The National Assembly’s Budget and Appropriations Committee has significantly slashed funding for the Kazi Mtaani Programme in its report tabled to Parliament.
Last year, Cabinet Secretary of Finance, Ukur Yatani announced that the treasury had allocated an additional Ksh. 3 billion to the programme.
“Youth working under the Kazi Mtaani Programme will be smiling to the bank after Treasury allocated them an additional ksh 3 billion in what is aimed at keeping the youths that might be affected by the Covid-19 pandemic at work.” during the 2021/22 budget reading.
The programme, which started with a budget of Ksh.10 billion employed 283,210 youths as a National initiative to cushion the most vulnerable but able-bodied citizens living in informal settlements from the effects and response strategies of the COVID-19 pandemic.
The third phase is expected to run until June 2022 and will be implemented in over 900 informal settlements across the 47 counties.
Slashing of the Kazi Mtaani coffer signals the kind of struggle the National Treasury is having to balance its sheet and might inject irk among millions of Kenyan youth who had banked on the initiative to earn a living.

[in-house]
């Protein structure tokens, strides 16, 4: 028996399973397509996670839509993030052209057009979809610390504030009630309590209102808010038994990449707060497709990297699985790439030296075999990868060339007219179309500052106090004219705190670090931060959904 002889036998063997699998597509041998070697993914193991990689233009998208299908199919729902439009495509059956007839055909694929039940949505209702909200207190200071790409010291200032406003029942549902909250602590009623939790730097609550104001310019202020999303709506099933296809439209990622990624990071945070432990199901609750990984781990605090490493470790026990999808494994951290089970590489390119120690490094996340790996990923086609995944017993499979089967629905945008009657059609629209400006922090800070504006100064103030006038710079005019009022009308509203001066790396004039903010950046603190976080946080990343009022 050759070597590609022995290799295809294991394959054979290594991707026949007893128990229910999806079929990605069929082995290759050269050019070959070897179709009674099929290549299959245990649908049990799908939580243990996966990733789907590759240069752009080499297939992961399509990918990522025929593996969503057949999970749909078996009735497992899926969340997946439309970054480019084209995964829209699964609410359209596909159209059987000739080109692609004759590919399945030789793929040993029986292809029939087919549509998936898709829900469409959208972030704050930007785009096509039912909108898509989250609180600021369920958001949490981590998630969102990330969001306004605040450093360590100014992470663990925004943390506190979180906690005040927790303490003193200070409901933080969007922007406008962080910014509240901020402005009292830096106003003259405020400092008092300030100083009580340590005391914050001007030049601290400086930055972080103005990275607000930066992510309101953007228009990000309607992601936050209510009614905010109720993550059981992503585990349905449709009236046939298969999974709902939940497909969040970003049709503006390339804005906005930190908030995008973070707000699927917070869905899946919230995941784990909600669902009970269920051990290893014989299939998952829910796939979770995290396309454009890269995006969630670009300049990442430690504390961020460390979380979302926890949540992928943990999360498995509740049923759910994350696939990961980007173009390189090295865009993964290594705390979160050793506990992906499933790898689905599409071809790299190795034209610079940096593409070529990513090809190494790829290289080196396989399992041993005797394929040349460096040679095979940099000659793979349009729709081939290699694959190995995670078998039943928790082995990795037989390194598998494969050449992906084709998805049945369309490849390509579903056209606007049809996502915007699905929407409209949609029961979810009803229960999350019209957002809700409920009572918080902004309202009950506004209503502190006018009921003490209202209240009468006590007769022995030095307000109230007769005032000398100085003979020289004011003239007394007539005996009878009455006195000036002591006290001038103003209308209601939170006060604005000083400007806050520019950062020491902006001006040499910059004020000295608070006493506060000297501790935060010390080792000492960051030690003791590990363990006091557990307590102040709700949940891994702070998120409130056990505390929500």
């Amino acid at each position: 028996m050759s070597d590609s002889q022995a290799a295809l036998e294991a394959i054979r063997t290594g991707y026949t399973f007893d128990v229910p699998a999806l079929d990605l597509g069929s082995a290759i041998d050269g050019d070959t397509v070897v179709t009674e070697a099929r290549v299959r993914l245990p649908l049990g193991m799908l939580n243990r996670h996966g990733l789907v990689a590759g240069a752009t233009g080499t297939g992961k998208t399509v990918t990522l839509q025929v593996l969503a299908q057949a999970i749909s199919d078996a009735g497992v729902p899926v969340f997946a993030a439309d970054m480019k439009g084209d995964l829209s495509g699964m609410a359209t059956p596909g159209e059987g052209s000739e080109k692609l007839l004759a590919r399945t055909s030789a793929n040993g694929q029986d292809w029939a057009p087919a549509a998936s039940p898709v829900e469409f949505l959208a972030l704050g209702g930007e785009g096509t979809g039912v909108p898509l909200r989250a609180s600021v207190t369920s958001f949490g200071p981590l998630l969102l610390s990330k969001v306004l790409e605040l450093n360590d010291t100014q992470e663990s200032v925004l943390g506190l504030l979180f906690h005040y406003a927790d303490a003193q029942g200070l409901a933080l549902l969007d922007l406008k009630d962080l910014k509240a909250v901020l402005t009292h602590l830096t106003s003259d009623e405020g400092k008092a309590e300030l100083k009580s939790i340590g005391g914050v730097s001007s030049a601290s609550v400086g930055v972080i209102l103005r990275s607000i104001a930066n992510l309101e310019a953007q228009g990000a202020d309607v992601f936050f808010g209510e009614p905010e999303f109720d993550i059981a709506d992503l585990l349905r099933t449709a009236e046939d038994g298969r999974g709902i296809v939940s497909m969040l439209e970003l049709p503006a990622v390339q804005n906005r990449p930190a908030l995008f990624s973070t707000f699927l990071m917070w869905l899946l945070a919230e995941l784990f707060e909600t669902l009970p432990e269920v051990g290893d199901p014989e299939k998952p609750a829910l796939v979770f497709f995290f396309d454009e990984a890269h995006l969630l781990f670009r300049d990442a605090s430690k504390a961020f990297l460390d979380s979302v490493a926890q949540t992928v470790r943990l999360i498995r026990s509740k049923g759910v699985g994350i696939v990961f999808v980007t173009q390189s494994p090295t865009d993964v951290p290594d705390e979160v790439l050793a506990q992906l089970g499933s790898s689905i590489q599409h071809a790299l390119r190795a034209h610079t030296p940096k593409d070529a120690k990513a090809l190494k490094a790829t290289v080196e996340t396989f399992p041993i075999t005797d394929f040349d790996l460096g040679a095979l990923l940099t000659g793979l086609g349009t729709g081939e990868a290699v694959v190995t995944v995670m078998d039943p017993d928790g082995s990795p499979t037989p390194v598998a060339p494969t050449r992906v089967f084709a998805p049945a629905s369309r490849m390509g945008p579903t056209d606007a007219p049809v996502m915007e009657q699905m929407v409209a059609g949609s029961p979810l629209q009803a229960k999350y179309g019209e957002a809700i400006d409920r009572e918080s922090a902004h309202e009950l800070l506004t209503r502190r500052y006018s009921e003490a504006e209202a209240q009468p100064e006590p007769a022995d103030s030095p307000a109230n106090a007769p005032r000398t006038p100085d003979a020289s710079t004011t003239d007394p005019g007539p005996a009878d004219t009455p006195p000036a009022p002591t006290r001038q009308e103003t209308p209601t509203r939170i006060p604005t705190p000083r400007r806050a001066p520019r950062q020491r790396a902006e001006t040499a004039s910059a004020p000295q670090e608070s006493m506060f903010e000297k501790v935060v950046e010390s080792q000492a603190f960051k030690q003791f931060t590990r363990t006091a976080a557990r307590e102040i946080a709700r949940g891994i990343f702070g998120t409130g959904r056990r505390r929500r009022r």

Over a million youth in the country had registered for the Kazi Mtaani programme, painting a clear picture of how vulnerable the Kenya youth are, searching for jobs.
State Department of Housing and Urban Development’s data showed that 128,613 people are registering for the programme every day.
The government began the third phase of the initiative in November last year to provide more job opportunities to the youth countrywide.
It aims to factor in at least 3,400 experienced, semi-skilled, and inexperienced youth across all 47 counties.
The opportunities include construction works to complete previously stalled economic stimulus program market, construction works using Appropriate Building Materials and Technologies (ABMT), construction of hostels in selected TVETS, and construction works to remove asbestos roofing in government estates.